Opinions

The District of Northern Illinois offers a database of opinions for the years 1999 to 2013, listed by year and judge. For a more detailed search, enter the keyword or case number in the search box above.

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Judge Janet S. Baer

In re Sam Callas
April 23, 2015

13 B 43900, 14 A 00719
On the chapter 7 trustee’s motion for authority to turn over certain funds to secured creditor BCL-Capital Funding LLC (“BCL”) as alleged cash collateral proceeds, a creditor (and the Debtor’s former attorney) (“Stern”) objected, arguing that the proceeds were not BCL’s cash collateral and that turnover was, thus, improper.  The trustee contended that he was bound by the terms of a pre-conversion cash collateral order (the “Order”) in which the Debtor and BCL had agreed that certain funds constituted cash collateral.  The Court found that the Order did not, by its terms, foreclose consideration of Stern’s arguments regarding the validity of BCL’s claimed interest in the proceeds because the Order: (1) made no findings regarding whether the funds were cash collateral, and (2) contained broad reservations of rights.  Thus, the Order was found to have no preclusive effect beyond enforcement of the Order itself.  Further, the Court found that, despite an assignment of rents held by BCL, the proceeds were paid to the Debtor before the commencement of the case and while he retained control of the property at issue and that, thus, BCL could assert no interest in the proceeds by virtue of the assignment.  Ultimately, the Court concluded that the proceeds at issue were not BCL’s cash collateral and, accordingly, denied the trustee’s motion.

Judge Jack B. Schmetterer

In re Robert J. Meier
April 3, 2015

14 B 10105

Judge A. Benjamin Goldgar

12 B 19952, 12 A 01195

14 B 26441, 14 A 00710

Judge Jacqueline P. Cox

11 B 41826
In this post-confirmation Chapter 11 proceeding, the Michael Bahary & Steven Bahary Partnership (“the Reorganized Debtor”) filed a Motion for a Rule to Show Cause requiring Napleton Enterprises, LLC (“Napleton”) and its counsel to show cause why they should not be held in contempt for suing to enforce Napleton’s purported Right of First Refusal as to certain real property (the "Grand Avenue Property") in a state court action regarding transactions that ensued in this bankruptcy case in 2012. The Reorganized Debtor asserted that Napleton’s actions were inconsistent with the terms of the confirmed Amended Plan of Reorganization and the Bankruptcy Code’s discharge injunction.

Pursuant to the Confirmed Plan, the Reorganized Debtor surrendered the Grand Avenue Property to Banco Popular, its mortgagee, by giving it a Deed in Lieu of Foreclosure to satisfy Banco Popular’s secured claim.  Napleton was not scheduled as a creditor in the Reorganized Debtor’s bankruptcy and did not have notice of it.  The Court ruled that the transfer to the mortgagee was not subject to the Right of First Refusal which vested only if the Debtor, as Napleton's transferee, wanted to sell the property to a bona fide third party.  The Debtor did not sell the property in issue; it surrendered collateral to a lienholder.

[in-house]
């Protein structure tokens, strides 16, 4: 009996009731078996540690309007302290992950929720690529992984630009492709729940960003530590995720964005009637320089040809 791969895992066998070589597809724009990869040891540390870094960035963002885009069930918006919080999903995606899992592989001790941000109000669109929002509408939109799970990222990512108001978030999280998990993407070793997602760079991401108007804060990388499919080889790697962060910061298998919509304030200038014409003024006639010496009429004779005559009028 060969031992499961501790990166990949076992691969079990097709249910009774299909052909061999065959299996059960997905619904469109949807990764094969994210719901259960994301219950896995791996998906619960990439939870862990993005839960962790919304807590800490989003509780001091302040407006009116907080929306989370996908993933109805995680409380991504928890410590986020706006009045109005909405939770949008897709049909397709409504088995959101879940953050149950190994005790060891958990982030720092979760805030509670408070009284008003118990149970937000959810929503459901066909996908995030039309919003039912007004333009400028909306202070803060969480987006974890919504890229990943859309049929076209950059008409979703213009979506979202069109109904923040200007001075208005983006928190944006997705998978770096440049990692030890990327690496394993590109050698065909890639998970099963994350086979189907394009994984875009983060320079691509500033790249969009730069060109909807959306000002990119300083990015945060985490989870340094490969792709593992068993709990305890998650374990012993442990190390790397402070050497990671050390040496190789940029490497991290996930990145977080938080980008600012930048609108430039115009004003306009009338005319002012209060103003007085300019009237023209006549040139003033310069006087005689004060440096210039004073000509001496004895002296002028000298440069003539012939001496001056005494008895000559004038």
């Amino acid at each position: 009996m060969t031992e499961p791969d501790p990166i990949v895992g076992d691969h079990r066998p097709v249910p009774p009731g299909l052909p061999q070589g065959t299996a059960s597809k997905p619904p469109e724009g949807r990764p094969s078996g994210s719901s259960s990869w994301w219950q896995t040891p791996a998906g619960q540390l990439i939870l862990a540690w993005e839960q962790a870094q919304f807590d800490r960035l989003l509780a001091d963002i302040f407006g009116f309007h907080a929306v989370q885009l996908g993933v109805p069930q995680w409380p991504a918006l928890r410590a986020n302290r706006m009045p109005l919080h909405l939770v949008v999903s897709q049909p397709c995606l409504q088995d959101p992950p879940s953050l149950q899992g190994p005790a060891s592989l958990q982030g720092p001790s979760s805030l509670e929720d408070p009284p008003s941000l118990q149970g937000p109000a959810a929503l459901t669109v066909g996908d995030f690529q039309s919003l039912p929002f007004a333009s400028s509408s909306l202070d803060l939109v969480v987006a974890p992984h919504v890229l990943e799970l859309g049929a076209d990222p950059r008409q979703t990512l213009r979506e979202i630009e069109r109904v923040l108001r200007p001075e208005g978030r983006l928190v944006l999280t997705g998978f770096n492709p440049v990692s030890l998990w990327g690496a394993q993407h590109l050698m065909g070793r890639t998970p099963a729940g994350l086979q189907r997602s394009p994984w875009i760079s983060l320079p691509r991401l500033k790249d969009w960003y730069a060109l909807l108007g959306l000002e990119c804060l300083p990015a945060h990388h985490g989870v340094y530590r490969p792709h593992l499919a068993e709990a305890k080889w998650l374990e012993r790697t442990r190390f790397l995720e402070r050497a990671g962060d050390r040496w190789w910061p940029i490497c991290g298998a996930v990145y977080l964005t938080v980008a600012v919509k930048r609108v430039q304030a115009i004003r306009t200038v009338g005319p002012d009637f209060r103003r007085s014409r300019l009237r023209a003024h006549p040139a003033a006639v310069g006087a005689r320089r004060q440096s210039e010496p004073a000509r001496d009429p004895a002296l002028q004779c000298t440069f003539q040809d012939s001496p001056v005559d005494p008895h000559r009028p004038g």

In the April 1, 2015 Amended Memorandum Opinion, the Court declined to enter findings of contempt against Napleton and its attorney.

Judge Carol A. Doyle

In re Gerald Kosinski
March 5, 2015

10 B 28949

Judge Timothy A. Barnes

13 B 37655, 14 A 00100

Upon the creditor’s adversary complaint objecting to the Debtor’s discharge under 11 U.S.C. § 727(a)(7), wherein the creditor alleged that the Debtor violated 11 U.S.C. §§ 727(a)(2), (3) and (4)  in the bankruptcy case of the company of which the Debtor was sole member and president by permitting checks made out to the company to be deposited into the Debtor’s father’s account, by failing to secure the company’s books and records and by making false oaths for failing to list the same checks and other payments to the Debtor’s father on the company’s bankruptcy documents, held:  The creditor failed to prove the Debtor’s requisite intent, elements of 11 U.S.C. §§ 727(a)(2) and (4), by a preponderance of the evidence.  The creditor also failed to prove that the disappearance of the Debtor’s business records due to a break-in caused the trustee in the company’s bankruptcy case to be unable to ascertain the company’s financial condition, or that the destruction was unjustified under the circumstances of the case, elements of 11 U.S.C. § 727(a)(3).  As a result, judgment is entered in favor of the Debtor.

 

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